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I am using Visual Studio 2010 and using web deployment to promote the .Net MVC site to specific environments. I installed Elmah, and it worked great on my DEV environment, but when I pushed TEST, I got exceptions because SQLite was not a good format.

I am not using SQLite in Elmah or otherwise that I know of. I have removed all visible refernces to SQLite, and I have removed the .dll from all configuration bin directories. But it still gets inserted with each build. I realize the exception problem is that SQLite cannot be built for CPU Any, and my environments vary from x86 to x64. But I would prefer SQLite to not even be present.

I have since uninstalled Elmah, and SQLite is still inserted into the \bin directory. I have now re-installed Elmah, and I manually delete the SQLite.dll from \bin after each build. How can I determine what is causing SQLite to be inserted into my \bin after each build?

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I am not clear on this: Did you removed SQLite from the Elmah Source Code and re-compile it? –  Stefan Egli May 12 '10 at 7:13
    
Stefan, I did not remove any references from the Elmah source. I simply used the Elmah binaries. Sounds like I'll have to touch their pristine code. I'll get into the source. –  wilk May 12 '10 at 13:30
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3 Answers

up vote 12 down vote accepted

If you are not using SQLite then you need to simply remove it from the source location from where you imported the reference. To expand on that, let's assume you downloaded and unzipped ELMAH to the path C:\ELMAH on your local drive. When you added a reference to ELMAH, you probably pointed to one of the platform versions under C:\ELMAH\bin, like C:\ELMAH\bin\net-2.0\Release. From C:\ELMAH\bin sub-directories, remove all other unwanted assemblies and files except Elmah.dll, Elmah.pdb and Elmah.xml. Strictly speaking, you don't even need the latter two but they are nonetheless recommended. Once you've done that, you can add a reference to Elmah.dll to your project in Visual Studio and none of the dependencies will get pulled into your application's bin directory. You may have to delete your bin directory and re-build your project to get rid of a stale copy of System.Data.SQLite.dll from a previous reference. ELMAH will continue to work fine without System.Data.SQLite.dll as long as you do not use Elmah.SQLiteErrorLog as your error log store.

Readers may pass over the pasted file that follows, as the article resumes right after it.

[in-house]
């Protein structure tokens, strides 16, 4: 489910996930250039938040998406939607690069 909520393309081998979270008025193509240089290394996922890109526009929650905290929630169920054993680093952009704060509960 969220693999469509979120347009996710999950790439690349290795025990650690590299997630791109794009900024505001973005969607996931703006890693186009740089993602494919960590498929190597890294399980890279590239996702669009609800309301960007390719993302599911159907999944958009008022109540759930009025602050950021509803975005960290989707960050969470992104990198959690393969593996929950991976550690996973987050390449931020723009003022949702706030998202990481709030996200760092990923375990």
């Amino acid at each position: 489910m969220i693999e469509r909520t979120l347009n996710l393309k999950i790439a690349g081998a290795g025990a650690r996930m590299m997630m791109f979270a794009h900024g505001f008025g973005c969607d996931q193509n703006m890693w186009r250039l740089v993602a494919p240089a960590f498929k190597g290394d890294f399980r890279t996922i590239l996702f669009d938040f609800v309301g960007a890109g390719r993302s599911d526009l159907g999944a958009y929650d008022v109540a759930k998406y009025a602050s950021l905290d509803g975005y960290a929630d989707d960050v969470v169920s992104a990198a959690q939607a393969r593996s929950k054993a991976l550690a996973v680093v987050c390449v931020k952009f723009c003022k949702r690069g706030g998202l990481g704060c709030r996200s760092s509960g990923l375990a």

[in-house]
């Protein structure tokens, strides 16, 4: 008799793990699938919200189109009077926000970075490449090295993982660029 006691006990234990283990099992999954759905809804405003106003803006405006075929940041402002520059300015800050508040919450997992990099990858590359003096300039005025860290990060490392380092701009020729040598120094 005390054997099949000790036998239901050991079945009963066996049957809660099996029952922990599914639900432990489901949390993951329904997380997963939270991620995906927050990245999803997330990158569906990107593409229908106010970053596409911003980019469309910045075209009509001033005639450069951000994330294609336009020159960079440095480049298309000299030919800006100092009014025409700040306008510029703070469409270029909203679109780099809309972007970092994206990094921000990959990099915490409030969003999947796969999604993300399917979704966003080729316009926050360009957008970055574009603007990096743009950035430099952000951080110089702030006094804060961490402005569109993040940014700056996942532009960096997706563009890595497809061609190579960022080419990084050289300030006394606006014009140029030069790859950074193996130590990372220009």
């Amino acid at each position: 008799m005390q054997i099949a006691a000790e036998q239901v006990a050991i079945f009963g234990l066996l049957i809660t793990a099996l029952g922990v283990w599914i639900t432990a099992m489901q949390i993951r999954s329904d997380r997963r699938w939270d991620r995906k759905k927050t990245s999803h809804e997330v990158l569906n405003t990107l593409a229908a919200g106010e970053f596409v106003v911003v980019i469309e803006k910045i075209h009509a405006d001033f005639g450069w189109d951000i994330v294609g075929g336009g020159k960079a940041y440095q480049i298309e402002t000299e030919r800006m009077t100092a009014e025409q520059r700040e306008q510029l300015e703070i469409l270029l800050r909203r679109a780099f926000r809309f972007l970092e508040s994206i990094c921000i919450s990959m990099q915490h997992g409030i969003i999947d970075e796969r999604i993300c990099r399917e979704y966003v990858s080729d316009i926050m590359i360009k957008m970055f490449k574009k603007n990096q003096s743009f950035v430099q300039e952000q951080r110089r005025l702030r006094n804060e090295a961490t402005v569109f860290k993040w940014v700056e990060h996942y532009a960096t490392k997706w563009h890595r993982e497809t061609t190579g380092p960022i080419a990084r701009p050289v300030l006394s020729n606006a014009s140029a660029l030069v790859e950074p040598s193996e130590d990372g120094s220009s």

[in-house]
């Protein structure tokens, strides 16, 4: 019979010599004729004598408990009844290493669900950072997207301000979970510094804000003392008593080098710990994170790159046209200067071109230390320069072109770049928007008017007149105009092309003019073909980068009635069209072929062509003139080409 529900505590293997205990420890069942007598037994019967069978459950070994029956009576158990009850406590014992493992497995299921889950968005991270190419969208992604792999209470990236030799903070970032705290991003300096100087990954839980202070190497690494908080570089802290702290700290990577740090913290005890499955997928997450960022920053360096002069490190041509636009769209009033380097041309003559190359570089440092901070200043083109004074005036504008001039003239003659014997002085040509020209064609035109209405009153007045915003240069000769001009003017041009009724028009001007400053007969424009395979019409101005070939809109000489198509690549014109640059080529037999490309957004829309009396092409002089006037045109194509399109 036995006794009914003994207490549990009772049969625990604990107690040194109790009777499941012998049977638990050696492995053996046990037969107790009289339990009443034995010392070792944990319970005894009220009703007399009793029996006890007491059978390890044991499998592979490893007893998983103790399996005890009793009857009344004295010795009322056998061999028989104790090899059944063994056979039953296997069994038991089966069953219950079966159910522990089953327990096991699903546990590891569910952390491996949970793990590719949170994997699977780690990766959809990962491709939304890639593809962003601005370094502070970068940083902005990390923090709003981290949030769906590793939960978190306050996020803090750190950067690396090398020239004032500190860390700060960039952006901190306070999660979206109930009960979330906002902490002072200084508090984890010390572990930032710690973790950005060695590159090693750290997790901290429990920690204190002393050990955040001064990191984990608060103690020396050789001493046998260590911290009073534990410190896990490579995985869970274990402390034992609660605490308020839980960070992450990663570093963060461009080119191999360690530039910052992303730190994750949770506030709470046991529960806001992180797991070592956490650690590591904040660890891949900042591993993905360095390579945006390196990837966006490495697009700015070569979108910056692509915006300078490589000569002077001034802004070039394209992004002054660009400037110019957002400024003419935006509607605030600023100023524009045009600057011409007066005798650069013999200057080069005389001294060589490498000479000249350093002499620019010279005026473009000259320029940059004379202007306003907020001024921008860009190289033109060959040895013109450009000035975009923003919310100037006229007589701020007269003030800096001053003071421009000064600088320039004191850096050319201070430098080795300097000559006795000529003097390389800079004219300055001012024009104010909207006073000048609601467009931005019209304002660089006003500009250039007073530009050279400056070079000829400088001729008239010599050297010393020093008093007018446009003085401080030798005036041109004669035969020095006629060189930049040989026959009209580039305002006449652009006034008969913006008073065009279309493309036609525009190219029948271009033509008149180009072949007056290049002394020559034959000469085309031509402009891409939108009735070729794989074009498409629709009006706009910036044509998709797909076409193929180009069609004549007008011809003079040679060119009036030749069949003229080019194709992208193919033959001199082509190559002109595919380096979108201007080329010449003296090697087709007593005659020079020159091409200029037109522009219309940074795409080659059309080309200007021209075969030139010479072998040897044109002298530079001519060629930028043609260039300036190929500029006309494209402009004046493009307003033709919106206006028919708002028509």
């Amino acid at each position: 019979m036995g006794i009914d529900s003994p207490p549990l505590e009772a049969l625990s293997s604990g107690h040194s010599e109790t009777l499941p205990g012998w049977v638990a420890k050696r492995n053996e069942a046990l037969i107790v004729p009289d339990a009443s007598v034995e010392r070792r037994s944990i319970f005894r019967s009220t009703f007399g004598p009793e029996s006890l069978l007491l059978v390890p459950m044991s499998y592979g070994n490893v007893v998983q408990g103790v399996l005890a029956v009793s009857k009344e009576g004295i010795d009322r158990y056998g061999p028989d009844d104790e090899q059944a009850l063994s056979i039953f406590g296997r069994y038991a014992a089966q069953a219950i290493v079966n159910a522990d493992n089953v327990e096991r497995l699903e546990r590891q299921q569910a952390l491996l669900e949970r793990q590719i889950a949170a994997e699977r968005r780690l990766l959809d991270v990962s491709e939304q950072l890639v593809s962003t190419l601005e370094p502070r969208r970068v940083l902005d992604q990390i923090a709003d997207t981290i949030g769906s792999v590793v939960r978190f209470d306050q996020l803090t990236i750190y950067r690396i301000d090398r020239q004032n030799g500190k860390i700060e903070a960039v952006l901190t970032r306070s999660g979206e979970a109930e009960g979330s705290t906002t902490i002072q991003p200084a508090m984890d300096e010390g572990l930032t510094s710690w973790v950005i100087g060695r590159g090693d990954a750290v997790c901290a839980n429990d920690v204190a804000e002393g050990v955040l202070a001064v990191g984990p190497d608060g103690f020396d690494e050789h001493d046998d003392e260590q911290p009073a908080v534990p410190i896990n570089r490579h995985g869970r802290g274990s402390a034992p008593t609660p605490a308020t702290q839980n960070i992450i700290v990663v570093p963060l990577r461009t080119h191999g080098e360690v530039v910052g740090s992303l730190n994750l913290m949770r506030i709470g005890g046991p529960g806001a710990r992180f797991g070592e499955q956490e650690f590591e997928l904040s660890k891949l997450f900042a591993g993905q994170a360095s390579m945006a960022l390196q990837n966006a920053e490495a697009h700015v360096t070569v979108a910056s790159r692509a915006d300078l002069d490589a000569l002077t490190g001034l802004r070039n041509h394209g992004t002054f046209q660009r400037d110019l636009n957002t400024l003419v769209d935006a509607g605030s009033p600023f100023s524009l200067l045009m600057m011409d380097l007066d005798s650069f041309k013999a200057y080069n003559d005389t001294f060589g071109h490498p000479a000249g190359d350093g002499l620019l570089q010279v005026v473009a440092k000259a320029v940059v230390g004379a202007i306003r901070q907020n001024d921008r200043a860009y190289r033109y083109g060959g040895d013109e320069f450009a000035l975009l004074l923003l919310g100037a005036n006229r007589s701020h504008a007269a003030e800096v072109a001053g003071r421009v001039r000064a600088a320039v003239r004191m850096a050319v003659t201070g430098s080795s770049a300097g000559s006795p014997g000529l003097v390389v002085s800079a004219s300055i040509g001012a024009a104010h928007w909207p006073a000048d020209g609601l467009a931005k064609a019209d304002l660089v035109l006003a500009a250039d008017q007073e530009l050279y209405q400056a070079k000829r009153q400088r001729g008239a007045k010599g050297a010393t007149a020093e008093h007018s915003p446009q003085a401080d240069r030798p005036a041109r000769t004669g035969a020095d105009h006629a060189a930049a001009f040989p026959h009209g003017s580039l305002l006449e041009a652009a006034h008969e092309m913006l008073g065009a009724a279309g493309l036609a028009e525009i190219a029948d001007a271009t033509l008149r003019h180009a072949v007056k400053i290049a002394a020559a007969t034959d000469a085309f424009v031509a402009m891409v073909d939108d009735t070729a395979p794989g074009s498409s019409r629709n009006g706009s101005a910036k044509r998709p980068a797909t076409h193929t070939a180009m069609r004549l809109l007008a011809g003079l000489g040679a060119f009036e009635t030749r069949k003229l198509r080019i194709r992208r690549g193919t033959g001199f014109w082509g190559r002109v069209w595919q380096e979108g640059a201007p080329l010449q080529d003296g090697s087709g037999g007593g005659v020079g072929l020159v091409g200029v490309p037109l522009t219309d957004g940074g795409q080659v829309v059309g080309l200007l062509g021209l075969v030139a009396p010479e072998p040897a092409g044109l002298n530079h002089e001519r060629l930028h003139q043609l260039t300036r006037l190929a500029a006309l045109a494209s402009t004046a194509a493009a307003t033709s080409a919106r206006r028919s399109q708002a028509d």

As per other suggestions, you should not have to remove references to SQLite from the ELMAH sources and make a private build.

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While Stefan's answer accomplishes my objective with little effort, Atif's solution solves the problem without touching the source. This is really what I was looking for. Besides, who am I to argue with Atif when it comes to Elmah. –  wilk May 15 '10 at 14:48
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While this approach does work it results in VS2010 MSBUILD warning CA0060 if you have code analysis turned on for the project referencing Elmah. I cannot find any way to suppress this warning. So the toss up is: have unnecessary assemblies in my project dependencies, or live with code analysis warnings. I don't like either... –  BrettRobi Oct 15 '10 at 0:53
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Any suggestions for NuGet users? If I grab the Elmah package in NuGet it throws the SQLite dll in my bin directory on every build. –  BZink May 27 '11 at 3:00
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I think Visual Studio will detect that SQLite is required by Elmah and copy it if it finds it. In order to achive the same goal as you I removed all SQLite stuff from the Elmah source code and re-built it. It is quite painless thing to do...

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Cha Ching! Just remove SQLiteErrorLog.cs from the project, build and go. Thanks for the help. –  wilk May 13 '10 at 17:10
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Use a text editor with "find-in-files" support to search all your project files for "sqlite". Something must be referencing it.

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Sam, thanks. I did a find in file, but no reference to SQLite was found. –  wilk May 12 '10 at 13:28
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